SHORTZ: I do. Nowadays, most of it's done by email. But in the early days, it all went out by postal mail.
MARTIN: Well, Mark, now you get to meet Will under different circumstances.
SOBOLIK: That's right. And let's see how I do this time.
MARTIN: OK. Well, let's make it happen, Will. What's our puzzle?
SHORTZ: All right, Mark and Rachel. Continuing on the Florida theme from last week's challenge, every answer today is a familiar two-word phrase or a name in which the first word starts with F and the second word starts with L-A, as in Fort Lauderdale. All right. Number one is Michelle Obama for one.
SOBOLIK: First lady.
SHORTZ: That's it. Number two: French, Spanish or Chinese.
SOBOLIK: Foreign language.
SHORTZ: Um-hum. Arriving at 9 o'clock for an 8 o'clock party, for example. So, there's a party at 8 o'clock and you show up at 9 o'clock, you are...
SOBOLIK: Oh, fashionably late.
SHORTZ: Fashionably late.
MARTIN: I was going to say frequently. But, yeah, fashionably is better.
SHORTZ: Former New York City mayor after whom an airport is named.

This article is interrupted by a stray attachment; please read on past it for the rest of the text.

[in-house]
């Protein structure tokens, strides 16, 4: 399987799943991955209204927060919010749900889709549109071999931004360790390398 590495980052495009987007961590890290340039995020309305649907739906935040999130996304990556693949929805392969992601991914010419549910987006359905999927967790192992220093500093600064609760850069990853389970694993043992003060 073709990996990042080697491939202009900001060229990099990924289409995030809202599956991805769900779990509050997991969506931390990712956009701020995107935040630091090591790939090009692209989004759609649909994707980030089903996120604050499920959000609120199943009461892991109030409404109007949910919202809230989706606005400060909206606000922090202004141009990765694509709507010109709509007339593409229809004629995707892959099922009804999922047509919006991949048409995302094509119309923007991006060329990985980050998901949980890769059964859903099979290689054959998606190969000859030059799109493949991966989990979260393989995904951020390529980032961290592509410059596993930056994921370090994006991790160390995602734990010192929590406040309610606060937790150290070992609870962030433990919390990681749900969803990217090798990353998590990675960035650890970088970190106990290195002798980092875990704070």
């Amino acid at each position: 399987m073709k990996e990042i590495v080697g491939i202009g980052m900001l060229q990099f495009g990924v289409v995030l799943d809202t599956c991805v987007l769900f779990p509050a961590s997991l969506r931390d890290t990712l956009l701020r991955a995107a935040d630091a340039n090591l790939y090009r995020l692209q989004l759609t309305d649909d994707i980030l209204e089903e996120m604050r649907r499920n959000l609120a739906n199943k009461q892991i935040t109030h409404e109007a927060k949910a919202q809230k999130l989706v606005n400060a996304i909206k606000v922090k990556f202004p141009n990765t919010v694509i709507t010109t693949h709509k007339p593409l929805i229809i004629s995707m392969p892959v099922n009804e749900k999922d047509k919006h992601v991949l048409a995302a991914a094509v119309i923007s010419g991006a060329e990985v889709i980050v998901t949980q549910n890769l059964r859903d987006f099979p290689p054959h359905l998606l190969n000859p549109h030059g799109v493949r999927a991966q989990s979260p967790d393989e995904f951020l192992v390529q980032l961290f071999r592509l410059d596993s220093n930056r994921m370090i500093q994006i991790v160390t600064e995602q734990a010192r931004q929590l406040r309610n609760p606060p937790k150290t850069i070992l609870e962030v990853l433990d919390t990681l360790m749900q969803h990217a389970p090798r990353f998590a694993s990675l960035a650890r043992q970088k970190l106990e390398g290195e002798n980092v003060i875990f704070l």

SOBOLIK: Fiorello LaGuardia.
SHORTZ: That's it. Long, narrow bodies of water in upstate New York.
SOBOLIK: Finger lake.
SHORTZ: That's it. Finger lakes - plural. Reading light that does not rest on a table.
SOBOLIK: Flying lamp.
SHORTZ: The lamp is right but it's not on the table, what's it on?
SOBOLIK: Oh, floor lamp.
SHORTZ: Floor lamp is it.
SOBOLIK: But if it were flying...
MARTIN: I love a flying lamp. I don't know what that is but that's cool.
SHORTZ: Bringing down of a plane in an emergency.
SOBOLIK: That's landing.
SHORTZ: Yeah, what kind?
SOBOLIK: I can't think of the F word though.
MARTIN: Freak? How about freak landing?
SHORTZ: Freak landing. I was going for a forced landing.
MARTIN: Oh, OK.
SOBOLIK: Forced landing, OK.
SHORTZ: All right. Try this: it lists ingredients and calorie information.
SOBOLIK: Food label.
SHORTZ: That's it. Subject that includes child adoption, divorce and alimony.
SOBOLIK: Family law.
SHORTZ: Um-hum. Agricultural workers.
SOBOLIK: Farm laborers?
SHORTZ: Good. Old Argentine-born actor known for Latin lover roles.
SOBOLIK: I think you might have got me on that one.
SHORTZ: Yeah, it's a generational thing. He's the father of Lorenzo. Does that help?